Sometimes a song just elects itself for inclusion. Mind you, I’ve pretty much got these dwindling days of 2014 mapped out so I know which songs go when, with a few wild cards and open spots still available.
What? You say you don’t think 2014 is dwindling quite that quickly? Au contraire. Next weekend the clocks fall back. And then we're down to the last two months. And you know what the song says: “the days grow short when we reach September.” Well, September done been and gone. And now October too, almost.
So, with autumn raging along—me just back from a car trip that showed off plenty of fire in the leaves and heavy clouds in the skies—why not grab hold of a song that’s fulla fall? Yo La Tengo’s “Autumn Sweater” from I Can Hear the Heart Beating as One, my second favorite album of theirs (I know, I know, I ain’t heard them all) after Painful (1993).
This song became one of “those songs” in the fall of 1999 when I was all on my ownsome for the first time in forever. Ever. And I heard it then as one of those great songs for evoking the surge and blur of the fall semester partying and dating scene au l’université. Of course, I wasn’t in anything like that in 1999, but my daughter was in her first ever college semester so I suppose there was some of that vicarious awareness as I visited her campus and taught on my campus and, y’know, sorta observed the kids in their habitats.
The song starts with what sounds like a tremulous guy worrying about the date ahead: “When I heard the knock on the door / I couldn’t catch my breath / Is it too late to call this off?” Now, maybe it’s a bad idea because he’s just not that into it, or maybe it’s because it already means too much. But maybe “this” isn’t a date but rather some kind of big get-together and he’s already thinking it would be better to include themselves out: “We could slip away / Wouldn’t that be better?” Then the lines that kept going through my head for some reason today: “Me with nothing to say / And you in your autumn sweater.”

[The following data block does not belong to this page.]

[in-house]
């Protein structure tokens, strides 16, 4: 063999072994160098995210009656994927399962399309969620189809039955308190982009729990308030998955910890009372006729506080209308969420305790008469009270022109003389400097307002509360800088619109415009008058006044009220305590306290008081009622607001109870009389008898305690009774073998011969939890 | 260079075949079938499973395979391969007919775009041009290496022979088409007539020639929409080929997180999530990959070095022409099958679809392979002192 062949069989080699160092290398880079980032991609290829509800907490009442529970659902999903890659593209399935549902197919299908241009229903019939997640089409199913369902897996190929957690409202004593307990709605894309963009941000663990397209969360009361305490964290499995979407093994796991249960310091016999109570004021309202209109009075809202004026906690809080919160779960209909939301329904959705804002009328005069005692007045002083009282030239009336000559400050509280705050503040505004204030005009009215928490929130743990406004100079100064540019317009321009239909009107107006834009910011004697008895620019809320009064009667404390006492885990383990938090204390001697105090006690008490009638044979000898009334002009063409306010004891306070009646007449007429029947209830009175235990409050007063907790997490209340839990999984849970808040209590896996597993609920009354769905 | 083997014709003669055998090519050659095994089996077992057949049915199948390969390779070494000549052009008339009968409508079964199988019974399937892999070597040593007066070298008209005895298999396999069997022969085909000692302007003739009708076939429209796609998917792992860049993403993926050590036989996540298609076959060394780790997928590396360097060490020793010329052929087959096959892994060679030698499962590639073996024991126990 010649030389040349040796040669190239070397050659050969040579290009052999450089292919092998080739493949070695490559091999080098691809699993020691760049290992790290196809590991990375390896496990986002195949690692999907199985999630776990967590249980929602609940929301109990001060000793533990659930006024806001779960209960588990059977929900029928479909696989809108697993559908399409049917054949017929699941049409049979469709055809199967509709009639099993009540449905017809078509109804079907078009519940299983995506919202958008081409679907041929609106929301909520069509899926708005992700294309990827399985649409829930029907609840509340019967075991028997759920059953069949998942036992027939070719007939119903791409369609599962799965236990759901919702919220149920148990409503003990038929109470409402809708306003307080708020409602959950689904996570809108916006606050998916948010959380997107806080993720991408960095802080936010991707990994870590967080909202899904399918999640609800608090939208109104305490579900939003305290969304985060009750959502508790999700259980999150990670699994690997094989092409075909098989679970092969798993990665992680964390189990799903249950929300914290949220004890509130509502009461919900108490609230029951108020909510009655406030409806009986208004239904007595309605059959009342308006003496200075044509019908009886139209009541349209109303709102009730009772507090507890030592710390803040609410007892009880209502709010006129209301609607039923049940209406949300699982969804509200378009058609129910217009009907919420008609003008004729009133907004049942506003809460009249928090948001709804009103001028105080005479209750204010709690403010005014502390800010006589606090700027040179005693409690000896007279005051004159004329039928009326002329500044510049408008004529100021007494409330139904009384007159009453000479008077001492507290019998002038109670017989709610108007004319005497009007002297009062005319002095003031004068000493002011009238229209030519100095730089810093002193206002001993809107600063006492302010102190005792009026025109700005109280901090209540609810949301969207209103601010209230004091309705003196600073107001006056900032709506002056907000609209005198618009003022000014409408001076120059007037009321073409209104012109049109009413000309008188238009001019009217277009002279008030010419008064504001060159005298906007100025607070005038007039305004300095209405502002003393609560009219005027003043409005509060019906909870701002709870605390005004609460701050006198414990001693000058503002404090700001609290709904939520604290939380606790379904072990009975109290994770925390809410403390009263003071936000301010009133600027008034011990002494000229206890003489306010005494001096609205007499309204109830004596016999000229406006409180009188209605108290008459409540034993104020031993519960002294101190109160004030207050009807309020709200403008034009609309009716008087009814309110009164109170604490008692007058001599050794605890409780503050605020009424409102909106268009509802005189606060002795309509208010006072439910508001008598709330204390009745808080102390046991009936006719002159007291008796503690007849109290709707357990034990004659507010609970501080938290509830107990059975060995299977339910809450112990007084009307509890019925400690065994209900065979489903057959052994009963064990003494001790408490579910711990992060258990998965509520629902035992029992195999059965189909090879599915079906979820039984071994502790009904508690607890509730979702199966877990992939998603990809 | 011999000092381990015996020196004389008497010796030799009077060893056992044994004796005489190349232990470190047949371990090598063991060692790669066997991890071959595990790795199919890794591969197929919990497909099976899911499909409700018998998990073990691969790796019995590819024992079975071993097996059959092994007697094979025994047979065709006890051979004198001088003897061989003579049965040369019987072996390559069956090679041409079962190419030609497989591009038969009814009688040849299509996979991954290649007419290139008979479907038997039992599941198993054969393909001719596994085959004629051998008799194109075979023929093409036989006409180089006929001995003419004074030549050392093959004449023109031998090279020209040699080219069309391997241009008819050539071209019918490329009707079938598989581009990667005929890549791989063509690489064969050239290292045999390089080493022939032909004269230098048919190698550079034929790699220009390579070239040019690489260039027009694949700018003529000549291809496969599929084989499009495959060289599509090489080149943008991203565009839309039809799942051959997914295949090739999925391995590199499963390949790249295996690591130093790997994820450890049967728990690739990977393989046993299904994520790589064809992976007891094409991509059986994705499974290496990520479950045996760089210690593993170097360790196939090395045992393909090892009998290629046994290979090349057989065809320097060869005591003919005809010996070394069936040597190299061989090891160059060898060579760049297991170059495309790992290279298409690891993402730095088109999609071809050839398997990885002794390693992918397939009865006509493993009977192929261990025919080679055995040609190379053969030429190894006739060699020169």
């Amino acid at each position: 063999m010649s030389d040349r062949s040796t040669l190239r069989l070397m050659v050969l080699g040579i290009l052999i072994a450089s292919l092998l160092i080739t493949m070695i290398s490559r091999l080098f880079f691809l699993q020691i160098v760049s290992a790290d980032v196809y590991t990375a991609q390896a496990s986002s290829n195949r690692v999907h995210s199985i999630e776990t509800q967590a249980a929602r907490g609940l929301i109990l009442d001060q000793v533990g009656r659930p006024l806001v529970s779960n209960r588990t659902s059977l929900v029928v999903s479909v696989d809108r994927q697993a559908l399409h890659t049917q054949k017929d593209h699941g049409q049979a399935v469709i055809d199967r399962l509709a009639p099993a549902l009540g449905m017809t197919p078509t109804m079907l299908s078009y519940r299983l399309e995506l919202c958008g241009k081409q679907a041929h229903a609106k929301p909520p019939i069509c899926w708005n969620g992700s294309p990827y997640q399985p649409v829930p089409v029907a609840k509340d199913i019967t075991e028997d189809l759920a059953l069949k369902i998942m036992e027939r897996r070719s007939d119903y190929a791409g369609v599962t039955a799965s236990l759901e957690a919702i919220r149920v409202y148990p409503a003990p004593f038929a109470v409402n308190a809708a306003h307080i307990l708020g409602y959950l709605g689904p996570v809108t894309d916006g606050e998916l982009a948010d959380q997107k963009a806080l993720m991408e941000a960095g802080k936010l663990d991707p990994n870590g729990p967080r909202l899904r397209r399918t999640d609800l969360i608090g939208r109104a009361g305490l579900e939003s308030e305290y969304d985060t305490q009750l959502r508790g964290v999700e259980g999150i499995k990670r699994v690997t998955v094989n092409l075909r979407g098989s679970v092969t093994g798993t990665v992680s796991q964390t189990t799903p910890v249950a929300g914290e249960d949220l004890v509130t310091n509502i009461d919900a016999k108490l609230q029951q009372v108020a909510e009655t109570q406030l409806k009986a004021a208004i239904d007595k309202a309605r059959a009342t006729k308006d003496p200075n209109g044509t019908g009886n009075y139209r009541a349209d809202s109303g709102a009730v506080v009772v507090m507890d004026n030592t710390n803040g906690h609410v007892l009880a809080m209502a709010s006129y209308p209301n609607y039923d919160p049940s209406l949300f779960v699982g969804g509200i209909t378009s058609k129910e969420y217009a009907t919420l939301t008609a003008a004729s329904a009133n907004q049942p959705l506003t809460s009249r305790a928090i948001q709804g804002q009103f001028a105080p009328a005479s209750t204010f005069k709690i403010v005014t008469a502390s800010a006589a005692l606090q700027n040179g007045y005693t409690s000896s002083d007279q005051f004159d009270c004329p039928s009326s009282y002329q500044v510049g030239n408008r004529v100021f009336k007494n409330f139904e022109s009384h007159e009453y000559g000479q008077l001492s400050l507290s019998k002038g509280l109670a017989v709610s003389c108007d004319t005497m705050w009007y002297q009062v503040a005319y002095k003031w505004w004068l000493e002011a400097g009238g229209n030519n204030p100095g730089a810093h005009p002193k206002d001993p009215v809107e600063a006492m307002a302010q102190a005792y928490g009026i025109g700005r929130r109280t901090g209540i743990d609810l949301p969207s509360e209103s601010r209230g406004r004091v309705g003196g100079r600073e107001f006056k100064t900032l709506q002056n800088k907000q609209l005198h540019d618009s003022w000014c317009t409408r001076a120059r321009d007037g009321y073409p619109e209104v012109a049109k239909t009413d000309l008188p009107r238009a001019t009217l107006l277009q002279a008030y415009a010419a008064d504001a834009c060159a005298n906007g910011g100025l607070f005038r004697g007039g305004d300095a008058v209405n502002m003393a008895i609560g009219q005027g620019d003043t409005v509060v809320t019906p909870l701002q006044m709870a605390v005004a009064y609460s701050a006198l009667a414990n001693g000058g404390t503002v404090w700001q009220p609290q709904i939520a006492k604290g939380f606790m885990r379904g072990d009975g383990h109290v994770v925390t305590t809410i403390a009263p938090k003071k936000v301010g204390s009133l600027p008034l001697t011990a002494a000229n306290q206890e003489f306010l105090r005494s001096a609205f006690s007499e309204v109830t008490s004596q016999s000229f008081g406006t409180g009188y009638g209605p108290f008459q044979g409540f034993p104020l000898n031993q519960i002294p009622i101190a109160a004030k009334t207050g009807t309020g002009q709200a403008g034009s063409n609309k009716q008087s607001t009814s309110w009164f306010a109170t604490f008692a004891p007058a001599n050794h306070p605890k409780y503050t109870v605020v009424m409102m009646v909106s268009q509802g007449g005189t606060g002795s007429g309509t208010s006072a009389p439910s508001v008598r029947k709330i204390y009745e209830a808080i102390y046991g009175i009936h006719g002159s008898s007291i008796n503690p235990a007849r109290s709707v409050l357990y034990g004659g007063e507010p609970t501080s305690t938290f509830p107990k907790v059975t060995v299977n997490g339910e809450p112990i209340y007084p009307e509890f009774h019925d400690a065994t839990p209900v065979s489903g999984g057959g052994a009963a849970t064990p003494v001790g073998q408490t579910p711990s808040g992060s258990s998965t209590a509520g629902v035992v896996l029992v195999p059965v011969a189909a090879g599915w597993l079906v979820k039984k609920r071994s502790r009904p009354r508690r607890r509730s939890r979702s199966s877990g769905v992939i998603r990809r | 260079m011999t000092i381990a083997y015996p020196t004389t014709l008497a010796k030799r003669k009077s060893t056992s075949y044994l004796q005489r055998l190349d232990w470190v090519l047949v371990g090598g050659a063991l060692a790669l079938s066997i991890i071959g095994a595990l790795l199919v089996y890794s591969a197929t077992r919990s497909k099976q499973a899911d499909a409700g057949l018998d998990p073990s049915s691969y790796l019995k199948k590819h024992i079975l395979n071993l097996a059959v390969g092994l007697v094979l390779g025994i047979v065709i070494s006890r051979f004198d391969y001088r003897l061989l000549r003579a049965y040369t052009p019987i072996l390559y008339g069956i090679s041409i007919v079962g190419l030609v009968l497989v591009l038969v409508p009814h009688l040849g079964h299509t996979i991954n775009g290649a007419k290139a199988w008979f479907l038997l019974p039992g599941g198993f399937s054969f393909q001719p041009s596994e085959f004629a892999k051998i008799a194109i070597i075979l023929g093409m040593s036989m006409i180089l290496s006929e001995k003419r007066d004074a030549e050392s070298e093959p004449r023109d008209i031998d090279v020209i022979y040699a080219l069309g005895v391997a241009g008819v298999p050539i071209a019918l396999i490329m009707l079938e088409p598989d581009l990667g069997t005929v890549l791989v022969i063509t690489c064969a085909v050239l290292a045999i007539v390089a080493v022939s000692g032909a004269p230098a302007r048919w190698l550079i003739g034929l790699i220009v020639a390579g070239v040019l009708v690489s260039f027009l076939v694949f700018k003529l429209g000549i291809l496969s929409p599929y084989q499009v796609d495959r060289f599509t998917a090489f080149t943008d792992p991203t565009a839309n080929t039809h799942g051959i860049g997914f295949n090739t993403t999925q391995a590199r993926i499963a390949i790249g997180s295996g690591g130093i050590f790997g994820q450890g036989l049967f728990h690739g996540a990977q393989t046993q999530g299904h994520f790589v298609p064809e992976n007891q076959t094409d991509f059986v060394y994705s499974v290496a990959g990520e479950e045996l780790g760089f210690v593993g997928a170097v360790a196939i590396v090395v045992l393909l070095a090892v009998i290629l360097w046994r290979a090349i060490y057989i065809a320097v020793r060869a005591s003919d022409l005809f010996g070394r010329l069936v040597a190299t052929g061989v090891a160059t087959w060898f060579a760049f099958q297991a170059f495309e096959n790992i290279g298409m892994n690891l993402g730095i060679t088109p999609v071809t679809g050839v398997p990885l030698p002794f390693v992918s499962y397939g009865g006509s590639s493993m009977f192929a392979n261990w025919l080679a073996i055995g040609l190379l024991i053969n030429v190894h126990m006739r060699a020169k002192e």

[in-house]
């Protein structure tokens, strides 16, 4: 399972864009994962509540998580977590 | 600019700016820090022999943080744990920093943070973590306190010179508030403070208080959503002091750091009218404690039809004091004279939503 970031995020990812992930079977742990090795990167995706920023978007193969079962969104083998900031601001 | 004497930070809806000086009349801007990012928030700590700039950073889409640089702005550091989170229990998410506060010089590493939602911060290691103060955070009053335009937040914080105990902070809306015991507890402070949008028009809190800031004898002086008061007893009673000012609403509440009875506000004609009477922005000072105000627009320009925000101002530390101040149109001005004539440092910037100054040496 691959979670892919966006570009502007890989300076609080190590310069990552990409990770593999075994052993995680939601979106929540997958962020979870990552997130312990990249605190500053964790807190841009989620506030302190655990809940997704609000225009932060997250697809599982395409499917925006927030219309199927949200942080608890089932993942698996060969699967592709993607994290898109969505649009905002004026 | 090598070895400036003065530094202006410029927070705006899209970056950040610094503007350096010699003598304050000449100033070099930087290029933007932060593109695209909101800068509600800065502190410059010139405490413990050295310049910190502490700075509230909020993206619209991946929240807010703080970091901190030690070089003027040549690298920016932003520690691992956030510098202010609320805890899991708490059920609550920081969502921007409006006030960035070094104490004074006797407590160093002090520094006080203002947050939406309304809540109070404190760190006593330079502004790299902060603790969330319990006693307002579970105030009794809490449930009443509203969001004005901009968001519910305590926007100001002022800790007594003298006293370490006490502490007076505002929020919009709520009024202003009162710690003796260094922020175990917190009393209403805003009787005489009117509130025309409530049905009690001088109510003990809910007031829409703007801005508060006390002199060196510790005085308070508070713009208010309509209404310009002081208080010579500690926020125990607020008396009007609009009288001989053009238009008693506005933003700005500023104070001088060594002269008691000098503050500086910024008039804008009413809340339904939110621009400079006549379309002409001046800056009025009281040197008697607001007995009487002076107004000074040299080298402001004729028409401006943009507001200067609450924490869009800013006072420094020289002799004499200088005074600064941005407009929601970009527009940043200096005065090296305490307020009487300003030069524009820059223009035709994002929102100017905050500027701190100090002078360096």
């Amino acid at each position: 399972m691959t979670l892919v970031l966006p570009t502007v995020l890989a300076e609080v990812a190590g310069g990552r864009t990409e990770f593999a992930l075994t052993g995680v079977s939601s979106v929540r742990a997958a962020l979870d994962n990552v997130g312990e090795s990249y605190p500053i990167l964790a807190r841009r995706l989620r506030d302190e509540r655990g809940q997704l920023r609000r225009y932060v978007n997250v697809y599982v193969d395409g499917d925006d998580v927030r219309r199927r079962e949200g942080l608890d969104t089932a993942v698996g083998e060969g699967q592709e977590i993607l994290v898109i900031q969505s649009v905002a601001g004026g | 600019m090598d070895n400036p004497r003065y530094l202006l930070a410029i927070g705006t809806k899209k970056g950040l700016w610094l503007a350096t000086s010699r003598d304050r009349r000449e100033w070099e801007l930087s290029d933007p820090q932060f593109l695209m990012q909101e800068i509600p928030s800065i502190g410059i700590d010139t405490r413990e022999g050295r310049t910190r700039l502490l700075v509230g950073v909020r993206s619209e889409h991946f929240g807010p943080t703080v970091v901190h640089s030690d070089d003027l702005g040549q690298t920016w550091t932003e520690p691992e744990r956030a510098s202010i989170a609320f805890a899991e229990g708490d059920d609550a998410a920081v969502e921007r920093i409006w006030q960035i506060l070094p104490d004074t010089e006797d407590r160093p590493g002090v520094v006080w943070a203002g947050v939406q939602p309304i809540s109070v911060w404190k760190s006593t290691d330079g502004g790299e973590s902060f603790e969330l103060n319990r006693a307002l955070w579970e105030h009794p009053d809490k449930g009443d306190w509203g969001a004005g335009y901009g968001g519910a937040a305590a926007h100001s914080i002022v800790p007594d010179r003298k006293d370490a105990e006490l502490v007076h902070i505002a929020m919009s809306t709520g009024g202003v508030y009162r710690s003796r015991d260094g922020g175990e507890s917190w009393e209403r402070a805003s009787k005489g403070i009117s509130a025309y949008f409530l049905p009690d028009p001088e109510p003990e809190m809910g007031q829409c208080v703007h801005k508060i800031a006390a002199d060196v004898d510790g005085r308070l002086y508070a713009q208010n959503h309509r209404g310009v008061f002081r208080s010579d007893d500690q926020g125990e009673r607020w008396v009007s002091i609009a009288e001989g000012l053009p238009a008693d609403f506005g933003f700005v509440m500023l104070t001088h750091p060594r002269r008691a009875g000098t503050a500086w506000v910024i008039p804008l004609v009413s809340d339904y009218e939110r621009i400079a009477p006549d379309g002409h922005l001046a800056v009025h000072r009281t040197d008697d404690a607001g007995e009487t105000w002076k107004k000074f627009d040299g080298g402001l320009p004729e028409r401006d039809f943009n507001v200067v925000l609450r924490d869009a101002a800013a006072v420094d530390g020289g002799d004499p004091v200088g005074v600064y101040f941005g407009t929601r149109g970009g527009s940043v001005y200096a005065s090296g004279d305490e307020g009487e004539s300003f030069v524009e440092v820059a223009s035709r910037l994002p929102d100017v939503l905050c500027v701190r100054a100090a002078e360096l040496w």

And there you have it. I feel warmed by this. It’s like riding along, saying nothing, looking at the leaves. “Wouldn’t that be better?” Better than . . . other stuff.
So yeah, it seems the stuff is some big to-do, with our hero trying to hide in a crowded room while he waits “for you, oh, most patiently.” He’s pining for a way out of this. How you hope, during awkward events, that someone will show up who will put an end to all that dull babble, grin affixed.
The tune is there but it’s also very understated. The intoning organ sound is what dominates as if there’s this steady mood of anticipation. The drum track supports some actual drumming, an intricate pattern, and the bass part, on keyboard, comes in about midway through with melodic lines of its own. The whole thing sounds processed enough to be “cool” with y’all Eighties cats, while percolating with that alt vibe we luved in the Nineties. Speaking of college campuses, I saw, with Kajsa, YLT play in a courtyard of Pierson college at Yale in late Nineties, probably when this album was newish, and they did this song and it was great.
The part about the waves pouring from your eyes sets up the somewhat despondent part that also was real enough to me: “It’s a waste of time if I can’t smile easily / Like in the beginning.” There’s more of that “before” and “now” thing going on there. Like, if it’s not fun, not bringing on a smile, well then it’s not worth it no more. Remember when it was easy?
The recurring “me with nothing to say / and you in your autumn sweater”—through repetition—starts to become suspect. Like: picture us. Me not smiling easily, not even at you in your autumn sweater, and saying nada. And what’s with that sweater, anyway? It could be a way of saying that she’s still maintaining a certain image—which I associate with college—though those days (“in the beginning”) aren’t here now.
Another song I could’ve slotted in around now for having an autumnal vibe like this one is Big Star’s “Kangaroo.” I hope I’ll get around to it but not sure I will. It’s perhaps the quintessential “I saw you at the party” song. “We looked very fine as we were leaving” was recalled to me by YLT’s “we could slip away.”
The textures, let’s say, in this song remind me of the Velvet Underground, though Ira Kaplan’s quivery vocal has nothing of Lou’s deadpan. The vocal is very, very understated, almost muttered at times.
It’s nearly possible